Former Nigerian finance minister Ngozi Okonjo-Iweala is the sort of visionary African leader everyone on stage and in the crowd would wish for Africa. She’s challenged with summing up four days of discussions on “Africa, the next chapter”.

She tells us we’re seeing changes in Africa that we never thought would happen. We’ve seen annual growth of 5%, in some cases 6-7%, up from 2%. External debt has been massively reduced. Countries are building up foreign exchange reserves, shoring up their currencies. Private investment flows are increasing, remittances to Nigeria are skyrocketing, and there’s a net inflow of capital.

But Africa needs jobs. 62% of Africa’s population is under 24. We have to figure out how to make these people productive. Nigeria is now building an opinion research organization, a way of listening to citizen voices, which she notes is a rare thing on the continent. The top issue in every survey? Jobs…

Just a few years ago, she tells us, we couldn’t even talk about “the next chapter” for Africa. There was negative economic growth. There’s been an amazing transformation, and this is something that’s allowed us to have our debate about aid versus the private sector. “It has been a simplistic debate.” It needs to be about “a partnership that involves governments, donors, private sector, and ordinary Africans.” It’s not trade or aid - “what is the combination of all these factors is going to yield results?”

African entrepeneur Mo Ibrahim dreams of the moment when Africa is giving aid. “But we’re already doing it - the UK and the US could not have been built without African aid. The resources - including human resources - have made those countries what they are today.” So when those countries are willing to give something back, we need to take it, but we need to use it effectively.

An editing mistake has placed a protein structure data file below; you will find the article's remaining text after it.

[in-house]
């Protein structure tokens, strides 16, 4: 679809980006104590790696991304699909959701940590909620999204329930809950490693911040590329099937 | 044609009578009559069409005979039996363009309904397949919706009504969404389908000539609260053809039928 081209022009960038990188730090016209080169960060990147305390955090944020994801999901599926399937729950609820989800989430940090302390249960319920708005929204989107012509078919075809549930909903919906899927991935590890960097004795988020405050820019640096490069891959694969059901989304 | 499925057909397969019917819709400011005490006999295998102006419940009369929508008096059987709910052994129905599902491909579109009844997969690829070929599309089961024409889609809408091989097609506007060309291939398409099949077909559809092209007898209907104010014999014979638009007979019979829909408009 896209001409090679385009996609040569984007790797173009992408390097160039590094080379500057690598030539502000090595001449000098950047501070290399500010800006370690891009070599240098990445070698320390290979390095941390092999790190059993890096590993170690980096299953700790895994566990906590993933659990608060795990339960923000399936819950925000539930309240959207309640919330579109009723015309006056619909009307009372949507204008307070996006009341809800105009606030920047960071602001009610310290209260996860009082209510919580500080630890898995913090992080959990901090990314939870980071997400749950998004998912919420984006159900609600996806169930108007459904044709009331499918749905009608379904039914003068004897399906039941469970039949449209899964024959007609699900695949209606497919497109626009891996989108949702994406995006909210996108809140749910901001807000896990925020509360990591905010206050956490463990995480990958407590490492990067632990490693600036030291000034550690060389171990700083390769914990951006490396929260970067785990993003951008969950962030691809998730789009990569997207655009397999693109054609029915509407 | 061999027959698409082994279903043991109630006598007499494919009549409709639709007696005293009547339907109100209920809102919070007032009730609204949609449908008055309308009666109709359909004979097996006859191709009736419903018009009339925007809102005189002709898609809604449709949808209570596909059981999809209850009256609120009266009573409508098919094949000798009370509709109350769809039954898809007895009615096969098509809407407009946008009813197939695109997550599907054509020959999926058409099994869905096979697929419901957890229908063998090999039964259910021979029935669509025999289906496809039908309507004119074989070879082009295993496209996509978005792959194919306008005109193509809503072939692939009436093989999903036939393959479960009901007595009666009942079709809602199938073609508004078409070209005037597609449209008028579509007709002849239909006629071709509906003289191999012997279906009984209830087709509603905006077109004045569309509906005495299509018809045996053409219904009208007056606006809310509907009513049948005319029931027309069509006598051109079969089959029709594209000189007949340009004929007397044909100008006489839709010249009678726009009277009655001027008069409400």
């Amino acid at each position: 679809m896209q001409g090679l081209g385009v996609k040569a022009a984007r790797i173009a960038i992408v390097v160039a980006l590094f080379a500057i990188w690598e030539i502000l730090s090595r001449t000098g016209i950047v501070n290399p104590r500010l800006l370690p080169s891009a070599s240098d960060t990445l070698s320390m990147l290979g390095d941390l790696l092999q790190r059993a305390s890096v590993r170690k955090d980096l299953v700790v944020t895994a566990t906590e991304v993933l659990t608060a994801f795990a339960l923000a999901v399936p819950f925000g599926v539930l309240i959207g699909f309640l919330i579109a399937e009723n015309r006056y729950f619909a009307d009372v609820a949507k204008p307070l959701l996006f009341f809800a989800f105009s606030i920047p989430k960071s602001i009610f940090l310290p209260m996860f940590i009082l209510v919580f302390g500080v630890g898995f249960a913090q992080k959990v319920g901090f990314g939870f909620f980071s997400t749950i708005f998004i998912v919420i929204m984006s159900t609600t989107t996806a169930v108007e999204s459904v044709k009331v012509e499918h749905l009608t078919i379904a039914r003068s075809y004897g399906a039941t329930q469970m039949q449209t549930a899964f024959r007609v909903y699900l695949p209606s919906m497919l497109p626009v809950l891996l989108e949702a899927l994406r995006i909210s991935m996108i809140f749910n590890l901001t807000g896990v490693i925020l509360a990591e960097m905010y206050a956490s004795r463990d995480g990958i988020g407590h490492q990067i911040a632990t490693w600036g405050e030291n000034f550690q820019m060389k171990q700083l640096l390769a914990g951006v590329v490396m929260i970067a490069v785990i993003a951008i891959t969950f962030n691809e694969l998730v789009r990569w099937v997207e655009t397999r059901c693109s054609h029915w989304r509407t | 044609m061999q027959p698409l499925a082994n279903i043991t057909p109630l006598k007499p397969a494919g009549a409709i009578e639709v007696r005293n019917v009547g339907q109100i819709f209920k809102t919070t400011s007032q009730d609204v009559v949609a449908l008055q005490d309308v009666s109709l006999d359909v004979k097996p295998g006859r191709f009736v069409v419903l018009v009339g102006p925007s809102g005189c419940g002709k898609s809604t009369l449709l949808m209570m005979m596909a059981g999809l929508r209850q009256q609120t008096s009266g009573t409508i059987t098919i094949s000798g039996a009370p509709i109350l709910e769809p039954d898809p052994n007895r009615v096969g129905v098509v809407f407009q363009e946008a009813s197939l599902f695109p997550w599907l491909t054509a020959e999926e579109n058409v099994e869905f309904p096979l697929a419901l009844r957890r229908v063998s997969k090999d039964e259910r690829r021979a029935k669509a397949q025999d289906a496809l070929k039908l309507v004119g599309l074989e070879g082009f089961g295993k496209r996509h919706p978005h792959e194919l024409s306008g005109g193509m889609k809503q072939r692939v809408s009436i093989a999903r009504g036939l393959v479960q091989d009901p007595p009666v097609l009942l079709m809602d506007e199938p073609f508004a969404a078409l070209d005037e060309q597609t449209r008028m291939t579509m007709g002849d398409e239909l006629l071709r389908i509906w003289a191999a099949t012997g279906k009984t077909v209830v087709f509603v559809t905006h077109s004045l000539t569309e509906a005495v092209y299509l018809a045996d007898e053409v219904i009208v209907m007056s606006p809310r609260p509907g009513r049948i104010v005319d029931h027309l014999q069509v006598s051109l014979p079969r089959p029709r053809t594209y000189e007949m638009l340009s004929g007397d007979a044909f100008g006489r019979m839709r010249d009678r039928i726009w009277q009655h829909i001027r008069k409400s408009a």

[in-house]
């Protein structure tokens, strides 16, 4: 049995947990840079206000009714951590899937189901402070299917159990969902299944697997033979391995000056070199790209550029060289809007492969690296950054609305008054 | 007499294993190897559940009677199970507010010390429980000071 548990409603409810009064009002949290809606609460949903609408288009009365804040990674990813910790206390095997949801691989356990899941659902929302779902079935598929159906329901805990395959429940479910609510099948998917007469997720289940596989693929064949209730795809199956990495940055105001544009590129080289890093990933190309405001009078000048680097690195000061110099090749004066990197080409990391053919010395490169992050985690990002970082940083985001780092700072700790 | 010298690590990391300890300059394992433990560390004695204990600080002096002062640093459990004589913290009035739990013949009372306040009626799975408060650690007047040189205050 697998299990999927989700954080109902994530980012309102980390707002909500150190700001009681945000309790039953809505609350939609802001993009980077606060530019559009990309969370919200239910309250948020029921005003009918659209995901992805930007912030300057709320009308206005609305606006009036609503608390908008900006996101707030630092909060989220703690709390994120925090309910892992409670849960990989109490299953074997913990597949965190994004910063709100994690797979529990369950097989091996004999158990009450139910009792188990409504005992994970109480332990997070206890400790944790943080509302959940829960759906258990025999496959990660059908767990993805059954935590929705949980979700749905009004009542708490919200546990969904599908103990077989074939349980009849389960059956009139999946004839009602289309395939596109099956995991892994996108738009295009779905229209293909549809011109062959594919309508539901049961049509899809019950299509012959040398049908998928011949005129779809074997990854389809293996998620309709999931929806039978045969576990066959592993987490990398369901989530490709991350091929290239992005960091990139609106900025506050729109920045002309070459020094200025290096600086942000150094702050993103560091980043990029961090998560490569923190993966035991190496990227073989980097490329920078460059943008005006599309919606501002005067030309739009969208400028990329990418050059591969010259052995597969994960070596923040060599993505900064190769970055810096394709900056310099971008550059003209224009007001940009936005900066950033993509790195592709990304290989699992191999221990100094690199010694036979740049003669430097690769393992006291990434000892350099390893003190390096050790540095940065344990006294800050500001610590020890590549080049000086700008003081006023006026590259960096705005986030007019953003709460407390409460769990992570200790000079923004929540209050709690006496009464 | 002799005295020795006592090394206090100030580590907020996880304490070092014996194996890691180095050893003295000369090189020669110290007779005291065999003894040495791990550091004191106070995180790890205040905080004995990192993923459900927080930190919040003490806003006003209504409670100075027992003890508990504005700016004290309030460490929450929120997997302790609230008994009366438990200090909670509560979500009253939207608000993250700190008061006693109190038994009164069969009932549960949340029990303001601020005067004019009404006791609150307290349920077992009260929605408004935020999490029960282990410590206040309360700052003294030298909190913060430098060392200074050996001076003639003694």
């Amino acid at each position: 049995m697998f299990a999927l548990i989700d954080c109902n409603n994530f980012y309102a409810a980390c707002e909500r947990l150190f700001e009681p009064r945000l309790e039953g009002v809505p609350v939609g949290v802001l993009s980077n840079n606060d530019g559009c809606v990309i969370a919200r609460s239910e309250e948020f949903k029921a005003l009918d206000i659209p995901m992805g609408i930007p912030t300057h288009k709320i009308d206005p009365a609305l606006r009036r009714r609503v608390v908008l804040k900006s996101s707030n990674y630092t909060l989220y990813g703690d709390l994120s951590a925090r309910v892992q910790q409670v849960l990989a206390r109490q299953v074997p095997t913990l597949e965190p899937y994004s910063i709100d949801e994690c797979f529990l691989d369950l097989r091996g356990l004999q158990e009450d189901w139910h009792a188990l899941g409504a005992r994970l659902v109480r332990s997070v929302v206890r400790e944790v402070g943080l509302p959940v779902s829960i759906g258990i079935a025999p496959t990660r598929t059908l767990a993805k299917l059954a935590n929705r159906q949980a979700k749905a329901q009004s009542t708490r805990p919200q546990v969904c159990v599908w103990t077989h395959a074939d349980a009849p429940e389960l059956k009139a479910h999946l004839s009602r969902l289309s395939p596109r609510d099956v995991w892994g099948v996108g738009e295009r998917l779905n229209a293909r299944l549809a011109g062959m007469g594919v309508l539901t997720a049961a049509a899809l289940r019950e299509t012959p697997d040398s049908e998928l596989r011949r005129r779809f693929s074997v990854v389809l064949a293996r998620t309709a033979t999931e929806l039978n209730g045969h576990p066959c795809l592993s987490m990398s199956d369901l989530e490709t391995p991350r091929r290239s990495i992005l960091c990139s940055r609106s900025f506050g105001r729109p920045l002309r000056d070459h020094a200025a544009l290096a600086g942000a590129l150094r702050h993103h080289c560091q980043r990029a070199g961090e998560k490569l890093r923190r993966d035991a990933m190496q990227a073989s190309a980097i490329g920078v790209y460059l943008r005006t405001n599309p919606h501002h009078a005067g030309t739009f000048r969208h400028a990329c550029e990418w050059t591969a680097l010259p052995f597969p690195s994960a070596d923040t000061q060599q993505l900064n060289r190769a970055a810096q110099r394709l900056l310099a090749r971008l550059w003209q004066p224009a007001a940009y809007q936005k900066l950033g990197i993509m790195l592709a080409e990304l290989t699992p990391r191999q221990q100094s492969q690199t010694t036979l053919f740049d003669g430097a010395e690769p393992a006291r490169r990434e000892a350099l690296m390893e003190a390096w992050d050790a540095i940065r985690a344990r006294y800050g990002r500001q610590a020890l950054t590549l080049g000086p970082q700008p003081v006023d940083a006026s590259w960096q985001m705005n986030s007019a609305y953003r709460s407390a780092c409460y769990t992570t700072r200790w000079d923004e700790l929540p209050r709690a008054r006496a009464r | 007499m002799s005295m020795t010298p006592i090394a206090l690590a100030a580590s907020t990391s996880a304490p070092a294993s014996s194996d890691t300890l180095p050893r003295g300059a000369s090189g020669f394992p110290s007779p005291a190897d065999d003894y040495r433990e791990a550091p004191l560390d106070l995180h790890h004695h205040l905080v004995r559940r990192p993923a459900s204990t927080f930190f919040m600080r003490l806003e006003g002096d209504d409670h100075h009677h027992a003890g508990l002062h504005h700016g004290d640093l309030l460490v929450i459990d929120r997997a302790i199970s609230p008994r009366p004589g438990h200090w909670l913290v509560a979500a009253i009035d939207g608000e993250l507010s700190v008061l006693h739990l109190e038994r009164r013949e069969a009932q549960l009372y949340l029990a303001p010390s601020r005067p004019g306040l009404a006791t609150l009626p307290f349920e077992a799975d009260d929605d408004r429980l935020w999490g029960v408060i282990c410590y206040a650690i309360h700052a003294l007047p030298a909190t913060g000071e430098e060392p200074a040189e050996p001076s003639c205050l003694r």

Okonjo-Iweala tells a story about growing up during the Nigeria-Biafra war. Her father was a brigadeer on the Biafran side, and her family was doing very badly, eating a single meal a day. When she was 15, her mother was ill, and her three-year old sister was deathly ill from malaria. She put her sister on her back and walked 10 kilometers to a clinic, where she’d heard there was a good doctor. When she arrived, there were a thousand people outside, trying to break down the door. She went to the side and climbed in through the window. The doctor told her she’d barely saved her sister - she gave the girl a shot of chloroquine, put her onto rehydration and within hours, she was back to health. “The ten kilometers home with her on my back, that was the shortest walk of my life.” The point of the story: “When someone is saving a life, you don’t care that it’s aid - you want the person to be alive.”
(Read more at Ethan’s blog on Madam Okonjo-Iweala’s powerful address at TED.)

That’s it for today folks. The weather has finally improved considerably here in northern Germany and my Staropramen pilsner is getting a bit too warm down at the local pub. I gotta go because I’m really thirsty. Auf Wiedersehen, bis Übermorgen. Ciao Bella...Mama mia!

Related articles and online resources

ZDF TV – Heute (daily news program) G8 Spezial
G8 in Minutentakt - G8 trifft J8 (multimedia plus 59:00 min streaming video)
J8 Gipfel in Wismar: “Wir wollen gehört werden” (ZDF feature article)
J8 Youth Summit in Wismar, Germany -Official J8 Summit website

G8 Summit 2007 at Heiligendamm official website (lots of stuff here boy)

OpenDemocracy blog – Women’s Open Summit - Women talk to the G8
Who is really listening to African women’s voices? by Patricia Daniel

AfricaVox 2007 – African voices at the G8 Summit in Heiligendamm
AfricaVox 2007: “We need the G8’s help in the fight against poverty and HIV”
Articles by South African journalist Zihnle Mapumulo

TED Global 2007 Conference in Arusha, Tanzania – TED Blog
TED Global bloggers look back at worldchanging days, 06/07/07
TED Global in Africa: Day 4, reports from the bloggers, 06/07/07
TED Global 2007 aggreagated articles from bloggers-in-residence

Ethan Zuckerman (Global Voices Online – Harvard)
Ngozi Okonjo-Iweala with the last word on aid, 06/07/07

P.S. And what about the Bad News? There is no “Bad News” to report today. Think positive. Ciao y’all.